Plettenberg Bay holds many wonderful childhood memories for me. Our grandparents retired there, first in a white house within walking distance of the lagoon, then on a fabulous small-holding outside Plett – complete with indigenous forest, sparkling stream and an endless supply of real Christmas trees – and then to a little cottage looking towards the mountains in Formosa Retirement Village.

This, of course (despite my being spring-chicken young) was when Plett was still a sleepy little coastal village, pre-‘Millionaire’s Row’ and waaay-pre-Plett Rage. Early morning walks along Lookout Beach to the river mouth or the other way toward Roberg, proffered up pansy shells and foot-tickling welks as they made patterns in the sand. I remember following in my father’s footsteps – literally – on one of those walks: my small 8-year old feet making tiny indents in his 6′ 4″-and-feet-to-match footprints, his long strides making it necessary for me to jump between steps.

Lookout Beach is also where he taught us to body surf, it’s perfectly-timed waves ideal. At Central Beach we’d make sandcastles, my sister, cousins and I, boogie board until we were exhausted and those little pockets at the bottom of our cozzies were filled with sand (what was the purpose of those?) and explore the rock pools around the Beacon Isle as our parents, aunt and uncle and grandparents nattered on the beach. Sometime between 10 and 11 – time was abstract during those holidays – Granny would open up her basket and we’d have tea out of the thermos and Tennis biscuits, our sandy hands adding grit to the sweet mouthfuls. It was idyllic.

But let me get back to this century, when Plett Tourism organised a weekend itinerary and the beautiful Cornerway House hosted us a couple of weeks’ back. What a treat. While Plett is no longer a ‘sleepy little coastal village’ – it’s surrounded by a plethora of activities, places to stay and eat and things to do – it still retains that salty-aired relaxed feeling of ‘beach holiday’.

Our first stop on this trip was the Knysna Elephant Park just outside Plett. I’d researched this and Tenikwa (that we visited the next day) because I am dead against unethical wildlife practices and human interactions with wildlife. Both emerged as star pupils in ethical wildlife management, research and rehabilitation.

Elephants are wonderfully spongy. I can tell you that now, because I massaged one’s elbow. The elephant park is utterly fabulous. After a quick video on who they are, what they do and how to behave around these enormous, but incredibly gentle, creatures, we piled onto a tractor and headed up the hill to give the troupe some snacks and love. Ndeyebo, our incredible guide, told us about all things elephant, while we mingled with two of them. That is, until Thatho got sent to the naughty corner for trying to snack on the thatch of the shelter’s roof while we were chatting (see top, left pic – that’s Thatho in the background).

Then it was off to Plett to settle in at Cornerway House, where we were made to feel like family by manager Kathy, owners, Dee and Anthony and their wonderful staff, Rachel, Gloria, Phyllis and Paul. We dropped our things and headed off to meet an old friend at the beach for lunch and the kind of natter that you can only have with an old friend: long, lazy and interspersed with tears and giggles. As the sun turned the sky pink, we headed back ‘home’.

Set in beautiful gardens, our room opened up onto the verandah. Inside, it’s got everything any heart could desire, all elegantly decorated and, best of all, with the most comfortable bed on earth. I could’ve spent the entire weekend hanging out on the verandahs admiring the garden and pool, reading a book or chatting up a storm with Dee and Anthony over a glass of wine. In fact, we did all of that, in between everything else!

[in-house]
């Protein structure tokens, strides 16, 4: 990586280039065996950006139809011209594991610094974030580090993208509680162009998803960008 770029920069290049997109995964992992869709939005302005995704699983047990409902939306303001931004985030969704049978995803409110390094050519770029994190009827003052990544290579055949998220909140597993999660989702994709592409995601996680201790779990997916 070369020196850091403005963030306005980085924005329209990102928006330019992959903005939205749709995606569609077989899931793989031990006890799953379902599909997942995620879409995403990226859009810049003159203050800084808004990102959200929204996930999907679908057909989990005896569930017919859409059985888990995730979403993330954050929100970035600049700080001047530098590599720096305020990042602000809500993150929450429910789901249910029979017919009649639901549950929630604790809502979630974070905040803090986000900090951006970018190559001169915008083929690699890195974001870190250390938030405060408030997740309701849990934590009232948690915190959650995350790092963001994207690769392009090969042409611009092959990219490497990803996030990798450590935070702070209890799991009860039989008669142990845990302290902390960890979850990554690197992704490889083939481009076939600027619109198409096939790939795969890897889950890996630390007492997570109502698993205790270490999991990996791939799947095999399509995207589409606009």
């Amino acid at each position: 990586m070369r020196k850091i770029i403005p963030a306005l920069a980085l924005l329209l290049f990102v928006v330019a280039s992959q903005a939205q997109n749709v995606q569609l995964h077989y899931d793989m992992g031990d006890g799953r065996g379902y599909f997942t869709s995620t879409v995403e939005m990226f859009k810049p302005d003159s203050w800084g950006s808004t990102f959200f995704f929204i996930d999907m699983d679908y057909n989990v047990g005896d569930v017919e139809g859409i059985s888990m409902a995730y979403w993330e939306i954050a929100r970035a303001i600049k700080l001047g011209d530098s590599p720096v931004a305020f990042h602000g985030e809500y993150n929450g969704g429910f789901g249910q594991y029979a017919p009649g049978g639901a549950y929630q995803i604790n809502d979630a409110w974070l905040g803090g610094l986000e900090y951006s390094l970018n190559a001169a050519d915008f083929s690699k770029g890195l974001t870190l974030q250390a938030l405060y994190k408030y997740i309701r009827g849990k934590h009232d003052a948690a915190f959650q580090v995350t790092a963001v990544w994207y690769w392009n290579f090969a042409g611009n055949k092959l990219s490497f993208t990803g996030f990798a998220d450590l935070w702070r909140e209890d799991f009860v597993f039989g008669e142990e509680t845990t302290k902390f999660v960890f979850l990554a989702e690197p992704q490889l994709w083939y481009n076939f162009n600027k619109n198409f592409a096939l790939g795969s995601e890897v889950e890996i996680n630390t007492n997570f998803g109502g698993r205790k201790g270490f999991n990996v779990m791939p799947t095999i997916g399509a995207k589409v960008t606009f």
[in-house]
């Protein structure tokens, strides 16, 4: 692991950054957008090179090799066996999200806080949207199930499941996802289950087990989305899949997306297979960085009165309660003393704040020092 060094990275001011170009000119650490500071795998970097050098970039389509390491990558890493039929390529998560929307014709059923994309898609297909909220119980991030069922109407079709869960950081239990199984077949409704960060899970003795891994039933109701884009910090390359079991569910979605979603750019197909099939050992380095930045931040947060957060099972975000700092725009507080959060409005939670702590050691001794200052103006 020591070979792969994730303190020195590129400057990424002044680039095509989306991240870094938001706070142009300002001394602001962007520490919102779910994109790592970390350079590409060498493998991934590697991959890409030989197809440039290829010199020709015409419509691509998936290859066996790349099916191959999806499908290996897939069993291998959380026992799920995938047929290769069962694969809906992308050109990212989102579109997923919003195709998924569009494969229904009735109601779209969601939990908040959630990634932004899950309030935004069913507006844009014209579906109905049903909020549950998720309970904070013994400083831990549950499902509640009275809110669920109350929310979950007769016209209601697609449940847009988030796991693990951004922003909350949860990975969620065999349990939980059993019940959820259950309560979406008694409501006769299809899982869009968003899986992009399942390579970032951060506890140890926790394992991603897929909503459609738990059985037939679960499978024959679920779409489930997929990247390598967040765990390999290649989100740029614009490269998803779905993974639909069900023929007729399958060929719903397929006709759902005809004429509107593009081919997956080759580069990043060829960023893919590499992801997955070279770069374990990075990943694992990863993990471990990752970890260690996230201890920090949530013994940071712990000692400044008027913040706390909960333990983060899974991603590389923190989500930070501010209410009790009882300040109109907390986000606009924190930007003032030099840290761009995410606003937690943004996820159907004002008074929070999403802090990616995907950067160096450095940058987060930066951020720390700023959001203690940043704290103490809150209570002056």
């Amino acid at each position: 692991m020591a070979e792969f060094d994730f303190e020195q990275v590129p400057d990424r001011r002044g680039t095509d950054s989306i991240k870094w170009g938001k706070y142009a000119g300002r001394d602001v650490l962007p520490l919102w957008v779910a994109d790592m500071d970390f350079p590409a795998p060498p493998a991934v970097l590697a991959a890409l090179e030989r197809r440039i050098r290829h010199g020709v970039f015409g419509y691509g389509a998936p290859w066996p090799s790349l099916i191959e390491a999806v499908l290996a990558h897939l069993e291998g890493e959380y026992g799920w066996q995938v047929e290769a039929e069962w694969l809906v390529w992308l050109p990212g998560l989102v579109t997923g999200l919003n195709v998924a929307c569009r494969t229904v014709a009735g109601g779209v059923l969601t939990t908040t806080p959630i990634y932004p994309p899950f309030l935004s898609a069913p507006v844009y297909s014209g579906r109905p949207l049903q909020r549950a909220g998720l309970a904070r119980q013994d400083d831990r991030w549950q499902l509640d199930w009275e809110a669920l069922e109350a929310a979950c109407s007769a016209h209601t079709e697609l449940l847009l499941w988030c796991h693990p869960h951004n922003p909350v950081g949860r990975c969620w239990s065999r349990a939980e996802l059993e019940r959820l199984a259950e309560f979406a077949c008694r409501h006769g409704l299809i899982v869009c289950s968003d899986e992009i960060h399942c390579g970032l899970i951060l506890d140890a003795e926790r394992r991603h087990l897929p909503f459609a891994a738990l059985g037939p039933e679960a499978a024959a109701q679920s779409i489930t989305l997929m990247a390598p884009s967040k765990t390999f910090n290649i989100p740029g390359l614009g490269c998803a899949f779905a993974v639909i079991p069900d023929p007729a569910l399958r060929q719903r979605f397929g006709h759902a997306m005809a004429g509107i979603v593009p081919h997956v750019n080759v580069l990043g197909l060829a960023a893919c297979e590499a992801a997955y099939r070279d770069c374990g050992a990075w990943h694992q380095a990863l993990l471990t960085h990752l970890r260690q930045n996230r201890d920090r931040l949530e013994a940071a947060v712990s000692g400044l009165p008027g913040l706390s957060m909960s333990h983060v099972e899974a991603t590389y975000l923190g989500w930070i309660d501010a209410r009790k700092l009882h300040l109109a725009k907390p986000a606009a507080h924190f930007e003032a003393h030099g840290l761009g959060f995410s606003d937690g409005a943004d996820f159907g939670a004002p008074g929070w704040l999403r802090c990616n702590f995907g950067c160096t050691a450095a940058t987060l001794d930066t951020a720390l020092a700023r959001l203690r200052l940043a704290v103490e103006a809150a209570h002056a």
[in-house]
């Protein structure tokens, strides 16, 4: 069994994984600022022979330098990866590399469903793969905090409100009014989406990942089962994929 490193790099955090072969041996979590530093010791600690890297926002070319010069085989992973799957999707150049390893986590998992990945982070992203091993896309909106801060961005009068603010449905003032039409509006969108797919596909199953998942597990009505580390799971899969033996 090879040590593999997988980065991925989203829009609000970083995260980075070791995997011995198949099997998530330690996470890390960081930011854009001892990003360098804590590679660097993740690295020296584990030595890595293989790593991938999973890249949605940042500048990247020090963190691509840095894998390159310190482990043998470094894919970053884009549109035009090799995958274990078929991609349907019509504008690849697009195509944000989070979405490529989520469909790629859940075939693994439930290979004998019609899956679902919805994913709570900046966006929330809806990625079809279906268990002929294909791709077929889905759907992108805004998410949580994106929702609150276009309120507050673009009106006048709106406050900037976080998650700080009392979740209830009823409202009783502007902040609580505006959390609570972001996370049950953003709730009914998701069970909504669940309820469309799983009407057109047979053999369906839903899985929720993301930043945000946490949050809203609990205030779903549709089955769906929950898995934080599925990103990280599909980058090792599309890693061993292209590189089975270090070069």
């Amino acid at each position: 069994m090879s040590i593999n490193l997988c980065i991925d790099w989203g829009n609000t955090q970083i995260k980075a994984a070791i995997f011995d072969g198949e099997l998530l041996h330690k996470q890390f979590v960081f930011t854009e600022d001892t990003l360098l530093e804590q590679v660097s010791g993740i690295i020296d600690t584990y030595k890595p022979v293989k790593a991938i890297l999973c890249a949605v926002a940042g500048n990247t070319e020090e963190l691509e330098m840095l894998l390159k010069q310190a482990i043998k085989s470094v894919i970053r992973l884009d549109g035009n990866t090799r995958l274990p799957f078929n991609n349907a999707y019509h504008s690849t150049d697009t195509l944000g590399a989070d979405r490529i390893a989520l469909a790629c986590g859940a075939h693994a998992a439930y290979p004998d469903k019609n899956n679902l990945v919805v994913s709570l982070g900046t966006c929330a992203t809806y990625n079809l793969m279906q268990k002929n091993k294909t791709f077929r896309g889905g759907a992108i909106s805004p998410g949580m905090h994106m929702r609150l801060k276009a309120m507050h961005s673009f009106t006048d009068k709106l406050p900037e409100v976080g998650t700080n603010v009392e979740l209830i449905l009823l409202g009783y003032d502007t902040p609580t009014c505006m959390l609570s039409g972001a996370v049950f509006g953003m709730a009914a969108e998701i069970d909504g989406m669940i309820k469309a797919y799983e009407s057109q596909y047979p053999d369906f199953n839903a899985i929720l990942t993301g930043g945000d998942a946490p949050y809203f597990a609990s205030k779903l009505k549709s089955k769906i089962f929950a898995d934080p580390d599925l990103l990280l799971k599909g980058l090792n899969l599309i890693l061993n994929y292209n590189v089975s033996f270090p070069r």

Sunday morning arrived, bright and hot, and after a delicious breakfast we set off to hang out with the big cats at Tenikwa in The Crags. Again, their focus is rehabilitation and education and there is nothing quite so breath-taking as being in the presence of wild cats – from the tiniest to servals to the lounging leopard and posing cheetah, to the magnificent lions, viewed from above.

Sizwe, our guide, was a mine of information and I can now tell you that big cats love cinnamon (it’s put into balls made of wattle, with meat, to provide entertainment and exercise), a cheetah’s purr is so loud you can feel it in your chest and that Maribou Storks called Edwina, Duke and Earl are cool.

It was hot. Really hot, so after saying fond farewells to our new friends at Tenikwa, we headed back toward Plett and popped in at Moss and Maple for an icy rock shandy, salad and pizza. Serendipitously, they’d celebrated their first birthday the day before. Any place that welcomes you with a piece of chocolate birthday cake, from a cake they made that was too big to fit out of the kitchen door, gets 100 bonus points in my book.

The restaurant is a huge wooden structure with wonderful high ceilings, a wraparound verandah and oodles of kids’ play things. It’s the kind of place that makes you want to have a long, lazy lunch and the salad I had, sprinkled with feta and figs, was divine. As a bonus, there is a plethora of goodies to buy inside so finding that gift to take home is easy as pie. (If you don’t eat the sweets you bought as gifts duing the rest of your road trip. Ahem.)

Taking a back road down to Keurbooms, brought back happy memories of walks to Arch Rock and ice cream at what was then the little tea shop, before we headed back to the oasis of Cornerway House for an obligatory Sunday afternoon nap listening to the birds in the garden.

As Monday is wanton to do, suddenly it was upon us, and it was time to set off Eastern Cape-ward. It felt way too quick and we didn’t have time to do loads of things the town has to offer, so we’ll have to return  soon.

Thanks for having us, Plett, you’re the hostess with the mostest!

Wheeelchair accessibility

The elephant park is surprisingly accessible with lots of parking, and accessible toilets and ramps everywhere. Even the trip up to the elephants in the tractor has been made accessible, with a (steep, but the guys are SO helpful!) ramp up onto the trailer. The road is quite rough so it’s a little, shall we say, adventurous (and not for the nervous or unfirm), especially if you don’t have great balance but is totally worth it to spend time with the Ellie’s.